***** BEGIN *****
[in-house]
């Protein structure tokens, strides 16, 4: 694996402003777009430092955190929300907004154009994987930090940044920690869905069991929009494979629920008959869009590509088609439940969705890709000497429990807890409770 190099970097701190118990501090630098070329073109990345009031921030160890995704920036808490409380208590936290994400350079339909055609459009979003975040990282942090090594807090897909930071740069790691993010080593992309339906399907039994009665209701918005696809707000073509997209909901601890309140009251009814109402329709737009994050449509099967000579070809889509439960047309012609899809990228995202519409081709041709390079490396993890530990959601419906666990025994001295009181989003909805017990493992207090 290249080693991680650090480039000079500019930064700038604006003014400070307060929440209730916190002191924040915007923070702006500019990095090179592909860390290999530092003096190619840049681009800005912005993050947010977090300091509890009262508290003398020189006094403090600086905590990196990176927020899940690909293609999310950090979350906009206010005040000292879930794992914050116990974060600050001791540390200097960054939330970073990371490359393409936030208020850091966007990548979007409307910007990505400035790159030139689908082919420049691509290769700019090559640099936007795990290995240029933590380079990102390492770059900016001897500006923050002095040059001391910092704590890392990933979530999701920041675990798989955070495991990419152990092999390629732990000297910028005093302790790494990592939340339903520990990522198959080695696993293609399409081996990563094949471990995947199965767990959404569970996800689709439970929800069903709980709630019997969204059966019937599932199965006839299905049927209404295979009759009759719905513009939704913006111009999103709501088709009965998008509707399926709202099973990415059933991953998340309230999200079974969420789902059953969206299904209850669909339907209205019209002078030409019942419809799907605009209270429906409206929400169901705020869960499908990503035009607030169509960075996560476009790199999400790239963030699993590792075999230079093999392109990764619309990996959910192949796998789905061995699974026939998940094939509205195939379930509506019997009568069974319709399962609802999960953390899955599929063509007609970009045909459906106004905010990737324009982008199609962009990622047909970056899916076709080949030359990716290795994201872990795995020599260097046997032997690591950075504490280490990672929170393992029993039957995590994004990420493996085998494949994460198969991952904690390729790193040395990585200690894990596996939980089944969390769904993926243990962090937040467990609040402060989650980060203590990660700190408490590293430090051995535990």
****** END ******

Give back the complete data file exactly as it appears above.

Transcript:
[in-house]
């Protein structure tokens, strides 16, 4: 694996402003777009430092955190929300907004154009994987930090940044920690869905069991929009494979629920008959869009590509088609439940969705890709000497429990807890409770 190099970097701190118990501090630098070329073109990345009031921030160890995704920036808490409380208590936290994400350079339909055609459009979003975040990282942090090594807090897909930071740069790691993010080593992309339906399907039994009665209701918005696809707000073509997209909901601890309140009251009814109402329709737009994050449509099967000579070809889509439960047309012609899809990228995202519409081709041709390079490396993890530990959601419906666990025994001295009181989003909805017990493992207090 290249080693991680650090480039000079500019930064700038604006003014400070307060929440209730916190002191924040915007923070702006500019990095090179592909860390290999530092003096190619840049681009800005912005993050947010977090300091509890009262508290003398020189006094403090600086905590990196990176927020899940690909293609999310950090979350906009206010005040000292879930794992914050116990974060600050001791540390200097960054939330970073990371490359393409936030208020850091966007990548979007409307910007990505400035790159030139689908082919420049691509290769700019090559640099936007795990290995240029933590380079990102390492770059900016001897500006923050002095040059001391910092704590890392990933979530999701920041675990798989955070495991990419152990092999390629732990000297910028005093302790790494990592939340339903520990990522198959080695696993293609399409081996990563094949471990995947199965767990959404569970996800689709439970929800069903709980709630019997969204059966019937599932199965006839299905049927209404295979009759009759719905513009939704913006111009999103709501088709009965998008509707399926709202099973990415059933991953998340309230999200079974969420789902059953969206299904209850669909339907209205019209002078030409019942419809799907605009209270429906409206929400169901705020869960499908990503035009607030169509960075996560476009790199999400790239963030699993590792075999230079093999392109990764619309990996959910192949796998789905061995699974026939998940094939509205195939379930509506019997009568069974319709399962609802999960953390899955599929063509007609970009045909459906106004905010990737324009982008199609962009990622047909970056899916076709080949030359990716290795994201872990795995020599260097046997032997690591950075504490280490990672929170393992029993039957995590994004990420493996085998494949994460198969991952904690390729790193040395990585200690894990596996939980089944969390769904993926243990962090937040467990609040402060989650980060203590990660700190408490590293430090051995535990």